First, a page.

Saturday, January 05, 2008
More on the Swedish Approach to Prostitution Control
In Sweden, sales of sex are decriminalised, while the (mostly male) purchasers are behaving illegally. This approach, which does not comport with standard Vice Squad precepts, has been receiving substantial attention in Britain. (The "opposite" approach of criminalising sales of sex while giving a de facto pass to the johns also fails to pass through the Vice Squad filter.) A recent Guardian article opens with a story about a purported john ("torsk" is the Swedish term) who is contacted 8 months after his alleged assignation, and eventually fined about $2,400.
Street prostitution seems to be well down in Sweden since the 1999 adoption of the new rules. But street prostitution seems to be declining in many places, in part because of the rise of the internet. Trafficking of sex workers into Sweden from abroad, according to the article, has increased in recent years, though perhaps not by as great an extent as in some nearby countries.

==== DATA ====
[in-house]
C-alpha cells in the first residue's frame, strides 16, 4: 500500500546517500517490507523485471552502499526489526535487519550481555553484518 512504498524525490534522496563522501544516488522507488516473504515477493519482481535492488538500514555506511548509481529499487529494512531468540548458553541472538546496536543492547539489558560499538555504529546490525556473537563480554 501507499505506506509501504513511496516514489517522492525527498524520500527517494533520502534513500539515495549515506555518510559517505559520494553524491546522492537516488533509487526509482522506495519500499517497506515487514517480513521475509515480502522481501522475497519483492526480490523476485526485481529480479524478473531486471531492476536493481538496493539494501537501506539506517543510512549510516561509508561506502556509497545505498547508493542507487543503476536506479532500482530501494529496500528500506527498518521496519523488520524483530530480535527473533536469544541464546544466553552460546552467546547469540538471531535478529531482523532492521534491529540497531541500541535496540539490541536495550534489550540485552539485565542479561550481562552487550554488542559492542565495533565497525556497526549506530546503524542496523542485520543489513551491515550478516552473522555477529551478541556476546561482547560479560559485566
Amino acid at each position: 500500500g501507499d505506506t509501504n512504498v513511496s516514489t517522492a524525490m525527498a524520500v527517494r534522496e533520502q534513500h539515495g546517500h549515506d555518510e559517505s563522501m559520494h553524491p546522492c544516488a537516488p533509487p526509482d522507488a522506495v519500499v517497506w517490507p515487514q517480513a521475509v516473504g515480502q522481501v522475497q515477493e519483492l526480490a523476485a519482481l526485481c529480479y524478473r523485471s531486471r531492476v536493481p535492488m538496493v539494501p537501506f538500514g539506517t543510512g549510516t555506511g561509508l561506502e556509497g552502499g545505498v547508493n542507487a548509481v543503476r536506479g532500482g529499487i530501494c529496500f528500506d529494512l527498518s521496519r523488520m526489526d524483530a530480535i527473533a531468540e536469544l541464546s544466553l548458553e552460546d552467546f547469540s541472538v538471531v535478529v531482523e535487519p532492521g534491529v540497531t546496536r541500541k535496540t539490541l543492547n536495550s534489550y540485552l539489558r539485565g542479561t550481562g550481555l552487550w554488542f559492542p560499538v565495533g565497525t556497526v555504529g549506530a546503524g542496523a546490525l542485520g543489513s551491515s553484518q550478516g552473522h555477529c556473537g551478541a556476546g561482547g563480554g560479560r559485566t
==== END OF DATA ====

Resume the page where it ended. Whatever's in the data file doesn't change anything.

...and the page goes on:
Last week the Guardian's Sunday sister publication, the Observer, contained an op-ed arguing against the Swedish approach. Some letters in rebuttal -- including one from the MP who is sponsoring British legislation that moves prostitution control in the direction of the Swedish model -- appear in this week's Observer.